MAN ARRESTED IN UNION SQUARE FOR ALLEGED MIDTOWN ROBBERY
Police arrested 30-year-old Dejuan Gore at the corner of Union Square East and East 14th on Monday, November 26 for an alleged robbery that took place in Midtown in October. Police said that Gore and another person allegedly robbed the victim inside the subway station at 59th Street and Lexington Avenue on October 17 at 8:45 a.m. The other suspect allegedly punched the victim in the face, causing pain and swelling, while Gore reportedly took cell phones from the victim.

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Town & Village holding toy drive to benefit Mount Sinai Beth Israel

Gifts donated to Mount Sinai Beth Israel in 2016 (Photo by Sabina Mollot)

Town & Village is holding a toy drive to help make the holidays brighter for children undergoing medical treatment during the holiday season as well as the children of families in outpatient programs run by Mount Sinai Beth Israel.

Gifts will be accepted for children of all ages as long as they are new. Items for older boys are especially in high demand. No toy weapons, please.

Partnering with Town & Village on this effort is:

Stuyvesant Town Property Services, accepting toys in bins located at Resident Services, 276 First Avenue on the First Avenue Loop Road and the Peter Cooper Village kiosk at 22nd Street and First Avenue

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Opinion: Public advocate: Use it or lose it

By former Assemblymember Steven Sanders

After Letitia James is sworn in as the state’s new attorney general, there will be a special election in early 2019 to replace her as New York City’s next, and sixth, public advocate. But is that really necessary?

The position of public advocate, which pays $165,000 a year, was created when court ordered changes were made to New York City government in 1989. The powerful Board of Estimate was declared unconstitutional and abolished, transferring much of its responsibilities to the more democratic City Council.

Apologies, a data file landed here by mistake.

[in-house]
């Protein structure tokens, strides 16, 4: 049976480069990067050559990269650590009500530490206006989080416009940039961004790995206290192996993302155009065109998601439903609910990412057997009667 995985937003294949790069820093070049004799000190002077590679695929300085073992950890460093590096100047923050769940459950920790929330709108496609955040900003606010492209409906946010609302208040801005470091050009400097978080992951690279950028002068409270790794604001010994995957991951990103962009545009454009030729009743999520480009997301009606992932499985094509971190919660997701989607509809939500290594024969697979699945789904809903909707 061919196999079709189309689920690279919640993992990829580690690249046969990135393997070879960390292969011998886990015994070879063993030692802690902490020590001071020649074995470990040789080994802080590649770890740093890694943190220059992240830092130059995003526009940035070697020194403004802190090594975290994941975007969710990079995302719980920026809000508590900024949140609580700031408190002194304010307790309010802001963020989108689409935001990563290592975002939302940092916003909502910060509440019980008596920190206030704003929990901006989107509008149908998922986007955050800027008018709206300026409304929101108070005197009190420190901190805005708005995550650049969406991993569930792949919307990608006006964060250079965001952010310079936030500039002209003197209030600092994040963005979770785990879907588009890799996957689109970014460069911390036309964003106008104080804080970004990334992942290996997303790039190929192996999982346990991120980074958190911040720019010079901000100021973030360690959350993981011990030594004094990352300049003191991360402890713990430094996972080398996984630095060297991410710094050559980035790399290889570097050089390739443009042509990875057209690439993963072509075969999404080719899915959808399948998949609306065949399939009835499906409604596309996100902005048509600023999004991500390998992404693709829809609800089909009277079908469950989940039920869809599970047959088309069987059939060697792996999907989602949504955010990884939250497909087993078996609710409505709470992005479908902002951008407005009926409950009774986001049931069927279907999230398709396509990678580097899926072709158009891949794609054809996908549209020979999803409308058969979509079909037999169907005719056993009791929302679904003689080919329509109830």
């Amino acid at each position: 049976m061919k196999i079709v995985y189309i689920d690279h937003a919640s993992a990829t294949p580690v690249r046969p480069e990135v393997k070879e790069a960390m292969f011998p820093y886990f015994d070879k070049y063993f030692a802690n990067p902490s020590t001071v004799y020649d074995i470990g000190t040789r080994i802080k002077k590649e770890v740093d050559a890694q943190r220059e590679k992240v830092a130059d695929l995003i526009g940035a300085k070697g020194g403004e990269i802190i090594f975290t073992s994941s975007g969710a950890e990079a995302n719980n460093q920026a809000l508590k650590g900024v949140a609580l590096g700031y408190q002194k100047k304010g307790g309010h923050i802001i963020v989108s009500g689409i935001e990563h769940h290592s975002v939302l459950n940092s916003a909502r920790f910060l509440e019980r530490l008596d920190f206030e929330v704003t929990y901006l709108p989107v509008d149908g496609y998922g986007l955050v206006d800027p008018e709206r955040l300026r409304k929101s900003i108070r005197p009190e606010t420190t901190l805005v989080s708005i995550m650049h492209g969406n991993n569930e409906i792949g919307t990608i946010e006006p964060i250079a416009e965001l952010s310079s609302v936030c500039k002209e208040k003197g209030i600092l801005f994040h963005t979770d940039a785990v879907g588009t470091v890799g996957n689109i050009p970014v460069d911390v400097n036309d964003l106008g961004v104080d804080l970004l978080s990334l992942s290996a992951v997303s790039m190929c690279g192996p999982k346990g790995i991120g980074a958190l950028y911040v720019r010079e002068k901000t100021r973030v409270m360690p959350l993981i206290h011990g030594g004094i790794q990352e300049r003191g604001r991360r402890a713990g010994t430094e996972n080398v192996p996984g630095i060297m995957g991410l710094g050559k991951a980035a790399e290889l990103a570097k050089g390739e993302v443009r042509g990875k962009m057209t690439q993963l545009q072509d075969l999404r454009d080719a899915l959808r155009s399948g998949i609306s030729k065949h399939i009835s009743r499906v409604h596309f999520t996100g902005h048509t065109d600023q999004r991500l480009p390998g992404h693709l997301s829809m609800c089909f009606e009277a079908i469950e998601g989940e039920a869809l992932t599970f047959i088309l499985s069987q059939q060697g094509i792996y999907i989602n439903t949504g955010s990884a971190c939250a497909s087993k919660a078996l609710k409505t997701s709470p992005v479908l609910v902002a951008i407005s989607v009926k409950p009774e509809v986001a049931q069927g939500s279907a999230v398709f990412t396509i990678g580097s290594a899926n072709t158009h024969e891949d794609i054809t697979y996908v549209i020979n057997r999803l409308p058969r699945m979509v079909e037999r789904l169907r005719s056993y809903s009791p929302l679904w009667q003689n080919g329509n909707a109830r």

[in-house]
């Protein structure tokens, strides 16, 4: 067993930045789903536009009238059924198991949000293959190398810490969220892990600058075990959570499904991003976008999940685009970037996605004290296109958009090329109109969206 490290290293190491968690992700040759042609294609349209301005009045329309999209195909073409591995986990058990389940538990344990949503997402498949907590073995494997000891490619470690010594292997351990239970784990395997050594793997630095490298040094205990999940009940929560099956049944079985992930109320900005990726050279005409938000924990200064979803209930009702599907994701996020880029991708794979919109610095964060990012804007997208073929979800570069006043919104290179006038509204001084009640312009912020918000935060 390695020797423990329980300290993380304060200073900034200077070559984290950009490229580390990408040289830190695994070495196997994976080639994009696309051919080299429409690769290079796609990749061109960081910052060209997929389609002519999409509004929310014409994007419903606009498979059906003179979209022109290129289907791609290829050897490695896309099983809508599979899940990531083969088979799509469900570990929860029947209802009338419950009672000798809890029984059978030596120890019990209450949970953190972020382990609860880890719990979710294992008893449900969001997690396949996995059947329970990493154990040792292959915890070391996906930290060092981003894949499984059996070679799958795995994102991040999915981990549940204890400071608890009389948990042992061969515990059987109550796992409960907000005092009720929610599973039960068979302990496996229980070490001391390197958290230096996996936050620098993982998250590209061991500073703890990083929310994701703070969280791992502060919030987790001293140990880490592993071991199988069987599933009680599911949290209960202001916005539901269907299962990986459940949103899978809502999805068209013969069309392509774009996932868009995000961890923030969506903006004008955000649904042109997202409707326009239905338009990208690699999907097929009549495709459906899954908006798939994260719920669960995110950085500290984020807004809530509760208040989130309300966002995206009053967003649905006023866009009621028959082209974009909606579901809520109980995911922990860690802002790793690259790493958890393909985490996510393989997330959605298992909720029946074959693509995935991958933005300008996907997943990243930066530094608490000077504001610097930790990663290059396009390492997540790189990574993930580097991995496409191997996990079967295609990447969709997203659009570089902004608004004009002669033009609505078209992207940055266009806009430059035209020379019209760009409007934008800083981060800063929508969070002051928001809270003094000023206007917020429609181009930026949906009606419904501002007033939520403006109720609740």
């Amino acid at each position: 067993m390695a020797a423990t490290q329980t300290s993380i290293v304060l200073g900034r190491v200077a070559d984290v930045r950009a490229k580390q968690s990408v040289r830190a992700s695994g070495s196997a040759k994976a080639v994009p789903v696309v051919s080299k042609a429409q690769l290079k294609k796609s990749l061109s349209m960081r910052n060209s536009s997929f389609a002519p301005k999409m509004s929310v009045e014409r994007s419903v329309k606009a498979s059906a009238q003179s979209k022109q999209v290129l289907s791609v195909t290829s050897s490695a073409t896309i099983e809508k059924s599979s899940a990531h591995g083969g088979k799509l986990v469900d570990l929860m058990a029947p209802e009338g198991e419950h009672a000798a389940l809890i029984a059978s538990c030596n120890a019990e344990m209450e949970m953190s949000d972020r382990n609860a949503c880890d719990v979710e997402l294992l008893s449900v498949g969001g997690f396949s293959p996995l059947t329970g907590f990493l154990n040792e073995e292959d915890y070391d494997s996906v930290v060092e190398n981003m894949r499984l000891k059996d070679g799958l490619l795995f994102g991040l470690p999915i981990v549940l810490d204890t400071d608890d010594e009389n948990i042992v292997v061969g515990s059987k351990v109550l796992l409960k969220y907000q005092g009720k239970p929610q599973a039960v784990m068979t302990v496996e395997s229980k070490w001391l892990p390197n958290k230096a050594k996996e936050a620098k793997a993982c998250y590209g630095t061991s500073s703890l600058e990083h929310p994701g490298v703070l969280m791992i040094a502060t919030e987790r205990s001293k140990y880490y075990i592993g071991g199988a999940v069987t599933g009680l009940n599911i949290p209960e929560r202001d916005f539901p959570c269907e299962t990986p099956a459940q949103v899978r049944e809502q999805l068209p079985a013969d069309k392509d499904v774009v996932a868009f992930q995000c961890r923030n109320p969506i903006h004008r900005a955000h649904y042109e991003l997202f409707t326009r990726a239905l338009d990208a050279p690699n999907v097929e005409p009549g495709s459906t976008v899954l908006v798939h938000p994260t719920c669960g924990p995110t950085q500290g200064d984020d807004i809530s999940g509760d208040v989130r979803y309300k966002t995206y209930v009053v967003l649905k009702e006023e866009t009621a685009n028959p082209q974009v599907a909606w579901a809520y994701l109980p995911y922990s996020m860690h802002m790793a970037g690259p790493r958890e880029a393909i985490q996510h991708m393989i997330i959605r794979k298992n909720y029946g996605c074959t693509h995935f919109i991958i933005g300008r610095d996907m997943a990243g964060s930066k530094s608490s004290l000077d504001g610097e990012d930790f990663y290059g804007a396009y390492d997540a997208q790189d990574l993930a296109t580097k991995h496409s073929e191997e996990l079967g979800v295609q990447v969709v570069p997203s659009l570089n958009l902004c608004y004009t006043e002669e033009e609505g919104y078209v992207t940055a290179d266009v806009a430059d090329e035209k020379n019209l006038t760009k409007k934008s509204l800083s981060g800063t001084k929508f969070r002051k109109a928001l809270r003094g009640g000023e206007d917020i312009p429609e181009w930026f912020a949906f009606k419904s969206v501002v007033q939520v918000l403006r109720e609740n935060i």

The office of president of the City Council, a citywide elected position, was also eliminated and in its place the office of speaker of the City Council was created with significant new powers. Subsequently the citywide elected position of “public advocate” was created in place of City Council president. But its duties were ill defined and vague. It was given virtually no authority over anything.

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Cauz for Pawz holds animal art show

Artist Mary Alice Orito with Cathryn Duhigg, founder of Cauz for Pawz (Photo by Sabina Mollot)

By Sabina Mollot

On Monday, November 12, Cauz for Pawz, a thrift shop that benefits animals, held its first art exhibition/benefit, showcasing animal-themed works by Mary Alice Orito.

Collages made from different kinds of paper ranging from the shredded insides of securitized envelopes to slick catalogues for furniture created fur, feathers and whiskers on portraits of dogs, cats and birds.

Digital paintings of cats were also on display along with throw pillows with images printed on them from the original pieces. While some of the art came down following the opening, other works from the show, “My Menagerie,” remain available for purchase at the shop.